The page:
The Regulator's Use of the Worst-Case Scenario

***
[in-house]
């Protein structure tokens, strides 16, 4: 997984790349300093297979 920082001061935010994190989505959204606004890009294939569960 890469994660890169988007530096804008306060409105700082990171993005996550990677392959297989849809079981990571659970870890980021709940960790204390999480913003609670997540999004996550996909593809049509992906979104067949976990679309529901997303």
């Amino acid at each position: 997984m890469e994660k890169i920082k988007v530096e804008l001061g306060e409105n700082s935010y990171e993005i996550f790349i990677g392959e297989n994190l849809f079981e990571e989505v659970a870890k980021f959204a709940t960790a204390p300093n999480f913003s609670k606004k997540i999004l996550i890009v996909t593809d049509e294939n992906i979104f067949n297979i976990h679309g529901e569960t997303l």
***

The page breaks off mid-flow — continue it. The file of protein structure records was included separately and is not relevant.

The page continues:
The Regulator's Use of the Worst-Case Scenario (1996)-The requirements of the USEPA’s Risk Management Program (RMP) regulations (40 CFR Part 68) to perform worst-case scenario analysis of potential acute accidental releases of listed regulated substances will make mandatory everywhere an effort that has been occurring in various states throughout the country. The USEPA’s RMP regulations will require covered ammonia refrigeration facilities to perform worst-case consequence assessments of catastrophic accidental releases. Consequence assessment information will, for the first time, be publicly available. While there has been considerable discussion on the definition of “worst-case” as it relates to ammonia refrigeration systems, and the high degree of subjectivity in performing such analyses, there has been relatively little discussion on how this information will be used. For several years, New Jersey, California, and Delaware have required dispersion and consequence analysis as part of their risk management programs. Ammonia refrigeration facilities in these states have been conducting and reporting to state and local agencies the results of off-site consequence assessments. This paper will review activities and programs in these states and evaluate the use of this data for risk management, emergency response planning, and public information inquiries. The paper will also address the planned use of the data to be generated by the USEPA’s RMP regulation; it will also offer recommended uses of this information as it relates to ammonia refrigeration, as well as potential misuses of the data.
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